CHANGES IN EGALITARIAN ATTITUDES TOWARD RACIAL AND ETHNIC MINORITIES FROM 1956 TO 1980--THE INTERACTION OF EDUCATION AND CULTURAL ENVIRONMENT.
AuthorCASE, CHARLES E., JR.
AdvisorGreeley, Andrew M.
MetadataShow full item record
PublisherThe University of Arizona.
RightsCopyright © is held by the author. Digital access to this material is made possible by the University Libraries, University of Arizona. Further transmission, reproduction or presentation (such as public display or performance) of protected items is prohibited except with permission of the author.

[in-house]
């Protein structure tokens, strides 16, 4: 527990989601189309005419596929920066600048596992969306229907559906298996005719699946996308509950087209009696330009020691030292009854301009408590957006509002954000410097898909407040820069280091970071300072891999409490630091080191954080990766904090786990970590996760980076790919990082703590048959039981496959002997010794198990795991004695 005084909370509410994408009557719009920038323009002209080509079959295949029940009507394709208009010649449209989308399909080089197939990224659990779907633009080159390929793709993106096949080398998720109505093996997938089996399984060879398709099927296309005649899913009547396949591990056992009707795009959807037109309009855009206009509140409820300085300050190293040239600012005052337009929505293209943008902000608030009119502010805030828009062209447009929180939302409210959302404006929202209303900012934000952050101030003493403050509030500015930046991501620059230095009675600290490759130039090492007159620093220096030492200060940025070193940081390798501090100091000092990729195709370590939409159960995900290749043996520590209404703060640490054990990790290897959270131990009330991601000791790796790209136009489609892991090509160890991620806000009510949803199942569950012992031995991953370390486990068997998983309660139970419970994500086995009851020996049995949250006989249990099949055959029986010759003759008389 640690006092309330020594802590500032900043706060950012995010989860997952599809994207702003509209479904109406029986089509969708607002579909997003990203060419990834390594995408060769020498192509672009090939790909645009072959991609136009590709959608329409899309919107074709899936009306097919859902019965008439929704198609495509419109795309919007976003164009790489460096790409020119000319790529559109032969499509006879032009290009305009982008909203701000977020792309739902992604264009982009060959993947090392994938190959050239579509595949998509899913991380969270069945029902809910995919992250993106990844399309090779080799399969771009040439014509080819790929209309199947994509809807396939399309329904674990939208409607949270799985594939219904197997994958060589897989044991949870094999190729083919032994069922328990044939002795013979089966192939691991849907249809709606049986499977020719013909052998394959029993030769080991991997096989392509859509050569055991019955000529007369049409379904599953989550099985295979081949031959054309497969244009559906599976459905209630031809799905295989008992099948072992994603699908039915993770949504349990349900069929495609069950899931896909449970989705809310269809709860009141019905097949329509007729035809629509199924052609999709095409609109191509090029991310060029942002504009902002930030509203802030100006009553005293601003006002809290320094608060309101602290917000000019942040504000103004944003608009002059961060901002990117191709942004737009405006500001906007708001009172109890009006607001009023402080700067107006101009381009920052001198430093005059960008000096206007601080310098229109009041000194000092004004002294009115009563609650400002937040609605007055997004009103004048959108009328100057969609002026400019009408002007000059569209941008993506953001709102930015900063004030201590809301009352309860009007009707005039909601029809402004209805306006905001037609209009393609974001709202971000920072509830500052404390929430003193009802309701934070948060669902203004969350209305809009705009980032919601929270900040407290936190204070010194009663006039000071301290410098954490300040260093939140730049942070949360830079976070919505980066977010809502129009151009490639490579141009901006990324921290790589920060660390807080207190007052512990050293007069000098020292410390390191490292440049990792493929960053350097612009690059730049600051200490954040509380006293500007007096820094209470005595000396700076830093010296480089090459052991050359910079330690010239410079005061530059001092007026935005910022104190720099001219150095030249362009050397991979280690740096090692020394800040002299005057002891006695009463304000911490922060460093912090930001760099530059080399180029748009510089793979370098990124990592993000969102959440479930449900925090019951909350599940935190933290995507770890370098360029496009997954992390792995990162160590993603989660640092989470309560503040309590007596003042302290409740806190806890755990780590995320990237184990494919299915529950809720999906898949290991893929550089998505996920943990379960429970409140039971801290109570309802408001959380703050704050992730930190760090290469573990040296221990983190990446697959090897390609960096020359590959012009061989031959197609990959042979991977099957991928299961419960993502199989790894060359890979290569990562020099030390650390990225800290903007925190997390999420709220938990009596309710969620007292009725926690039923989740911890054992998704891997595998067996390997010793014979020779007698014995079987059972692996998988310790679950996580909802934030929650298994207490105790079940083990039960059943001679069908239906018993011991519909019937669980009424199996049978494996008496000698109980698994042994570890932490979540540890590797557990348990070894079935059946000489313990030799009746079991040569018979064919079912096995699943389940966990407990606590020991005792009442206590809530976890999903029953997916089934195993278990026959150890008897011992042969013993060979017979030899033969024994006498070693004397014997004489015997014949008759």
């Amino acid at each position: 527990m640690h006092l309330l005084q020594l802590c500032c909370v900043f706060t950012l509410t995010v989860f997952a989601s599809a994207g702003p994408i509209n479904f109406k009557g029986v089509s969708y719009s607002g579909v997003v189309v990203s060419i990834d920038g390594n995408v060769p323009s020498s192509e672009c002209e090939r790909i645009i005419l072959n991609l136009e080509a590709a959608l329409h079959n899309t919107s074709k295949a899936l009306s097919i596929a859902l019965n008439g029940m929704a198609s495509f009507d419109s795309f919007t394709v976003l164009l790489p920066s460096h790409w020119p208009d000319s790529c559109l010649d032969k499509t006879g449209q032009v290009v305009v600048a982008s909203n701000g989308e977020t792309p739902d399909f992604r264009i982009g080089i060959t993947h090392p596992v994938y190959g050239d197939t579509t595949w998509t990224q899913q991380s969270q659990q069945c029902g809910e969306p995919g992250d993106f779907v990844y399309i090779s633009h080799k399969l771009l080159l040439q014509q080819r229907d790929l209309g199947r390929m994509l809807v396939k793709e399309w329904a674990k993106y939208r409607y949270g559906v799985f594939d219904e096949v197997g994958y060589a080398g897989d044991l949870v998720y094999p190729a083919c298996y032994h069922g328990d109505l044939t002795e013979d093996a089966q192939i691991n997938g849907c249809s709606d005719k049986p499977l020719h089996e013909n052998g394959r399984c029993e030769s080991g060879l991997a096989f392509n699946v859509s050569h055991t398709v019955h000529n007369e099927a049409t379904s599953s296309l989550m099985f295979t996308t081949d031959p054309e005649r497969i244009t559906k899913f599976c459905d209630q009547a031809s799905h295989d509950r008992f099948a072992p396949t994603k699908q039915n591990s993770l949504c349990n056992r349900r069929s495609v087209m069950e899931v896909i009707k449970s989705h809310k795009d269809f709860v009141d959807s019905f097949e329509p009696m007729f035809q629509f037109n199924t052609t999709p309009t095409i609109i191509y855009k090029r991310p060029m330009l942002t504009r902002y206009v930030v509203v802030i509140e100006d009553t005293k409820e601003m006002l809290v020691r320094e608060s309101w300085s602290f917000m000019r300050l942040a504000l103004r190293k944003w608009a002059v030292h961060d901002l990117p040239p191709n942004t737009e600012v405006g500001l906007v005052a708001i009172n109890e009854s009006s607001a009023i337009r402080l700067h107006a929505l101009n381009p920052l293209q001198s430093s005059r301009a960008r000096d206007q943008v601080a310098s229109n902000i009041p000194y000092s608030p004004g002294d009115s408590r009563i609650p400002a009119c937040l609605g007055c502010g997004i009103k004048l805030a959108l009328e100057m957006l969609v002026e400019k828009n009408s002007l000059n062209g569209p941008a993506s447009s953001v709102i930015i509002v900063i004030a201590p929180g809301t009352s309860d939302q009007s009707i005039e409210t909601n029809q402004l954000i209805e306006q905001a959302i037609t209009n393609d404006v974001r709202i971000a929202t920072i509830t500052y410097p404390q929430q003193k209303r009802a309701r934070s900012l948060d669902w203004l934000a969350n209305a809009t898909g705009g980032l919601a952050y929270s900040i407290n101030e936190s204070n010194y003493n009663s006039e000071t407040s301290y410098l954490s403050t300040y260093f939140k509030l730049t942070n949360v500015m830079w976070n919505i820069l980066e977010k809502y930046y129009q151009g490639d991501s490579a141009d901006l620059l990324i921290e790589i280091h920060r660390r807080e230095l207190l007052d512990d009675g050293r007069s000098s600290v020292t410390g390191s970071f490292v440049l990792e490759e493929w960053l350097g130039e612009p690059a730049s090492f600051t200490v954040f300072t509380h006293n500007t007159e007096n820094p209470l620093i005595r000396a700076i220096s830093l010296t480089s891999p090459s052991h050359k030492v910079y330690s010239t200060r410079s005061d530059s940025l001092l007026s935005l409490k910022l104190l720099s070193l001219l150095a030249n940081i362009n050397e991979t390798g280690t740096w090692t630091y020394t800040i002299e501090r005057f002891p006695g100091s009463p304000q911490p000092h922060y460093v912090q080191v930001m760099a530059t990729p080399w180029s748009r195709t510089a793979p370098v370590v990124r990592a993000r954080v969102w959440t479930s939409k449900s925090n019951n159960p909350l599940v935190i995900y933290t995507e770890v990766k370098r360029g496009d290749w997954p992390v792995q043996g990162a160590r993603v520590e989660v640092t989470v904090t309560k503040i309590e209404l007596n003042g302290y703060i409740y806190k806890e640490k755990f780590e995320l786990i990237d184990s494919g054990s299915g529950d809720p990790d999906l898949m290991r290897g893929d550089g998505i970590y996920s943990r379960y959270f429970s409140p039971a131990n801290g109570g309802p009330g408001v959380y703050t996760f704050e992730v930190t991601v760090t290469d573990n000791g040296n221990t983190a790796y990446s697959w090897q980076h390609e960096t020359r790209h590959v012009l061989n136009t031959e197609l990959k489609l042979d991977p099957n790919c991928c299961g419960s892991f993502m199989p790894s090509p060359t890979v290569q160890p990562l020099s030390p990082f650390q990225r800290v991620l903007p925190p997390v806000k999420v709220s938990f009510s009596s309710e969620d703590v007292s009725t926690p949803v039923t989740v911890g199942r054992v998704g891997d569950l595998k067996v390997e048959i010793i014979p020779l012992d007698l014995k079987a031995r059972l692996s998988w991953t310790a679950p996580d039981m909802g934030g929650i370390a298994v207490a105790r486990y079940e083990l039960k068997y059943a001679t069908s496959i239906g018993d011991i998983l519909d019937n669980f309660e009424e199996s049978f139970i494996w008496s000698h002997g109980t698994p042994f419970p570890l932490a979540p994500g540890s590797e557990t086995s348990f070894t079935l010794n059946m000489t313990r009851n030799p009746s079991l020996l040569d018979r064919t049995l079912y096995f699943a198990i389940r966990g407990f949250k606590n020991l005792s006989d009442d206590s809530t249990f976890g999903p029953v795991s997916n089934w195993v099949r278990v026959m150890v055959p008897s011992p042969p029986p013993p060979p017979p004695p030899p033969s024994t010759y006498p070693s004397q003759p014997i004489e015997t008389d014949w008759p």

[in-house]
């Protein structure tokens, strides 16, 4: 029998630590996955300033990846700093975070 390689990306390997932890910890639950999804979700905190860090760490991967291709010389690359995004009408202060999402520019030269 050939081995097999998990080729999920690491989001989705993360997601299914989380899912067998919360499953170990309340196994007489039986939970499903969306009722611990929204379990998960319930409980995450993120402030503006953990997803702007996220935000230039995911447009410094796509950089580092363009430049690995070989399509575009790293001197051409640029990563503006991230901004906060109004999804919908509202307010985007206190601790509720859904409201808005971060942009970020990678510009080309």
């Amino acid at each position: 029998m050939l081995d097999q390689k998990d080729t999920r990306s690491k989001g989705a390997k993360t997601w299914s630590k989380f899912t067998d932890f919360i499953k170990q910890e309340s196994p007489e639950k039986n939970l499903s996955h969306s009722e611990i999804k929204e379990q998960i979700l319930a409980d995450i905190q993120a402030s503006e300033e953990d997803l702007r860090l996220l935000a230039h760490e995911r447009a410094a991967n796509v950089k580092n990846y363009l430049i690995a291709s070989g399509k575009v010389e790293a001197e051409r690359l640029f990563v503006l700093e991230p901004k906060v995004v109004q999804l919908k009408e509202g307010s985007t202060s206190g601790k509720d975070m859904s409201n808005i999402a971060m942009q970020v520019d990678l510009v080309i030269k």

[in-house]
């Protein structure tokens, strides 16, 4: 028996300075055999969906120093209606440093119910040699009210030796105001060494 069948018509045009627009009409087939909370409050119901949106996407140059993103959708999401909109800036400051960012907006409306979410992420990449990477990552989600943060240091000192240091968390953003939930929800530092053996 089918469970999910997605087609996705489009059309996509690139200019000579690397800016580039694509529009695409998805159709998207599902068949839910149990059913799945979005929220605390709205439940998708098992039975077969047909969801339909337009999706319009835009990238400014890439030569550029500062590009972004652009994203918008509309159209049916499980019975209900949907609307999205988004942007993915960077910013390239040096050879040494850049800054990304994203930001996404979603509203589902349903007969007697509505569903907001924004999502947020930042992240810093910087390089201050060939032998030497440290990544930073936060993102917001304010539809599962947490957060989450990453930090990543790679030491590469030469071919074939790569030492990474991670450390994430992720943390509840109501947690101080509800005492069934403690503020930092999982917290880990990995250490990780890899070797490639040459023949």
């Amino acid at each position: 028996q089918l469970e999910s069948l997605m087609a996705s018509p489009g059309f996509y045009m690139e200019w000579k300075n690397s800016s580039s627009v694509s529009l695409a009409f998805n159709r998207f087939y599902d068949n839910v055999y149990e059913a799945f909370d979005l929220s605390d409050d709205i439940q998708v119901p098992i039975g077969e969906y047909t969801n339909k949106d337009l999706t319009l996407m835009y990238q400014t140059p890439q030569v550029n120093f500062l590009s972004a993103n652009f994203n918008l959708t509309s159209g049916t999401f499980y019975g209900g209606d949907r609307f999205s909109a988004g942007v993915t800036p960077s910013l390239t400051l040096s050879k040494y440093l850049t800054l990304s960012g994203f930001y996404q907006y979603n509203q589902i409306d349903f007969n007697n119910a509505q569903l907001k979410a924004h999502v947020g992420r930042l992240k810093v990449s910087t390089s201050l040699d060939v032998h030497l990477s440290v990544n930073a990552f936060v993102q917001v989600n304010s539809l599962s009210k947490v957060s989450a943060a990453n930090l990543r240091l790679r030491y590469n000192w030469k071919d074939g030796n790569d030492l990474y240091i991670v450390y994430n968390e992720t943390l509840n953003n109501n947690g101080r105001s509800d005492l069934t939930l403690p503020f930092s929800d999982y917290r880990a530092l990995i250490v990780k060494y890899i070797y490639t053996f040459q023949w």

AbstractAnalysis of NORC and DAS data from 1956 to 1980 shows continuous increases in support for equal treatment or equal status for minority group members. This change is found to result largely from a shift in the overall cultural environment in America. Education is found to have a constant effect in reducing prejudice even in periods of time and in subcultures generally hostile toward egalitarianism. Evidence shows the more educated have more access to sources of correct information. It is asserted that on the question of basic equality among men, women, and various racial or ethnic minorities the answer supported by facts is that all groups are quite equal in all innate abilities and potentials. Education is seen to give one greater access to this truth. Regional differences between the non-South and South, while large forty years ago, have continuously decreased. By 1980 there remain only small differences with the South still less egalitarian on most measures. It is predicted that egalitarian attitudes toward all groups will continue to increase in America because all factors associated with more egalitarianism, interdependence, organization and power of minority groups, and sharing of a common culture are increasing.